• Summer, from June to August, is a mild season, and it's characterized by pleasant periods, with daytime temperatures between 20 °C and 25 °C (68 °F and 77 °F), but also by cooler periods, with temperatures remaining below 20 °C (68 °F) even in the warmest hours. The wind blows constantly from the sea, and rainfall is quite frequent as well. At night, it can get a bit cold lows can drop below 10 °C (50 °F) even in July and August. Sometimes, there can be hot days, during which the temperature can reach 28/30 °C (82/86 °F), but this may not occur for a whole month.

  • Autumn, from September to November, is initially pleasant, in the first half of September, then it gradually becomes more cold, dull, wet, and windy. The first-night frosts usually occur in November, but sometimes also in October.

Things to do in Amsterdam

There are endless things to do in Amsterdam in any weather and many of the most rewarding experiences lie beyond the well-trodden tourist paths of the city center.

  • Get lost in the arty Jordaan: Often cited as Amsterdam’s most charming neighborhood, wandering into the Jordaan feels like stepping back in time. Originally a working-class area, the Jordaan’s narrow streets and quaint buildings now make up one of Amsterdam’s most desirable quarters, dotted with independent art galleries, antique shops, courtyard gardens, and atmospheric bars and restaurants. Ditch the map and lose yourself in the labyrinth of narrow lanes that sprawl eastwards from Prinsengracht canal known as the 9 Streets, one of Amsterdam's most rewarding shopping experiences.

  • Cycle to hidden gems: There are over 800,000 bicycles in Amsterdam. That’s more bikes than people! Cycling in Amsterdam is a way of life, made easier by the city’s unbeatable network of cycle routes and flat landscape. Amsterdam regularly comes out on top in lists of the world’s most cycle-friendly cities, and there’s no finer way to explore the region’s attractions than by pedal power. Hop on your bike and head to Sloterplas for a dip in the sprawling lake, or cycle over to Ouderkerkaan de Amstel to explore a 12th-century village idyll packed with historic sights. Many of Amsterdam’s best-kept secrets can be discovered from the comfort of your saddle.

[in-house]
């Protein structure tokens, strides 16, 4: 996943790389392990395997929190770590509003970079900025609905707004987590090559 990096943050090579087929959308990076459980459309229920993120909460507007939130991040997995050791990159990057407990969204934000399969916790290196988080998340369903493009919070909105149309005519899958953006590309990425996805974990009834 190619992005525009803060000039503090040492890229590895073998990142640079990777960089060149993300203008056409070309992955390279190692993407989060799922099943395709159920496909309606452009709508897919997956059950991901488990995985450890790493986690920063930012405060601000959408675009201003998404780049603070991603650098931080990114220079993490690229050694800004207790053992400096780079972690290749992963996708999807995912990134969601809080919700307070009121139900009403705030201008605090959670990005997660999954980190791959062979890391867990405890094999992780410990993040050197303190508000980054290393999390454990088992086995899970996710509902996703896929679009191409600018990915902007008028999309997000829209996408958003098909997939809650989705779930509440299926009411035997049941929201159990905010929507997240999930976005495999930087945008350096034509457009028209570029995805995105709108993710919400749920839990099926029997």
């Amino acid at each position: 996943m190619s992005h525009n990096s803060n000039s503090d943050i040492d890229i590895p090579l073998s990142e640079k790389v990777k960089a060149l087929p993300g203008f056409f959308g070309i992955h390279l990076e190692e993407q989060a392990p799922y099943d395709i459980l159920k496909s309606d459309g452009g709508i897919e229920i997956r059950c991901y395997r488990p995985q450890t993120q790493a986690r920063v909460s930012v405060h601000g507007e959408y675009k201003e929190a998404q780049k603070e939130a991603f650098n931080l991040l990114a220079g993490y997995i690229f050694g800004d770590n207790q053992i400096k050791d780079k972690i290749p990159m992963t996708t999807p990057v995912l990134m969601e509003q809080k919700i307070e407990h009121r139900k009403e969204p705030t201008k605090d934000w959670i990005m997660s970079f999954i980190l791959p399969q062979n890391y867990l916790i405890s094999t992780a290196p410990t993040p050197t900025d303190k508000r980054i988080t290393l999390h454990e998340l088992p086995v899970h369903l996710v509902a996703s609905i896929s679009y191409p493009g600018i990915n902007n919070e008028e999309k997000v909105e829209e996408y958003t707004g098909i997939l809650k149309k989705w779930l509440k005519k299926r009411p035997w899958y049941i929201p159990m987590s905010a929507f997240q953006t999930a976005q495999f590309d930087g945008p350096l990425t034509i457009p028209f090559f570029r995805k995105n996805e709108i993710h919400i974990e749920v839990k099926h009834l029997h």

• Try herring from a herring cart: Raw herring may sound a little scary to the uninitiated, but every visitor to Amsterdam should give it a go. You’ll spot haringhandels (herring carts) serving up this Dutch specialty all over the city - ask for a ‘broodje haring’ to get the fish served in a small sandwich with pickles and onions. The best time to try raw herring is between May and July when the herring is said to be at its sweetest.

  • Marken Information point Chris Toala Olivares: Just a short hop from Amsterdam lies a rich landscape of gorgeous countryside, beaches, windmills, and historic towns – all easily reachable from the city center. Just 20 minutes from Amsterdam Central by train, the picturesque city of Haarlem overflows with history and culture, plus a great selection of shops, cafes, and restaurants.

  • Immerse yourself in culture at Westergas: Located at Westerpark, this sprawling complex of former industrial buildings used to be the city’s municipal gasworks. Now transformed into a colorful cultural hub, Westergas is home to a variety of tempting bars, restaurants, coffee roasters, a microbrewery, art-house cinema, and a whole host of creative businesses. Look out for regular food markets, mini-festivals and events held here, such as the vibrant Sunday market held on the first Sunday of every month.

  • Check out the museums & majestic buildings in Museumplein: Home to the Rijksmuseum, the Van Gogh Museum, the Stedelijk Museum and The Royal Concertgebouw, Museumplein is the cultural beating heart of Amsterdam. Recently renovated to a world-class standard, the leafy and architecturally astounding 19th-century district of Oud-Zuid is an art lover’s utopia. The open square between the building’s pulses with activity all day, with open-air exhibitions, markets, and a large paddling pool to dip your toes into on warmer days. In the winter months, the square transforms with a vast outdoor ice rink

  • Cruise past canal houses and bridges: Created in the 17th century to keep the sea at bay, Amsterdam’s UNESCO protected canal belt is the quintessential postcard-perfect vision of Amsterdam. It is an unbelievably pretty sight, especially after sundown when the bridges are lit up by fairy lights and the whole area takes on a magical feel. Floating along the canals by guided boat tour is a great way to get under the fabric of the city, and you’ll learn lots of fascinating facts along the way – such as why the tilting homes along the canals are known as ‘dancing houses.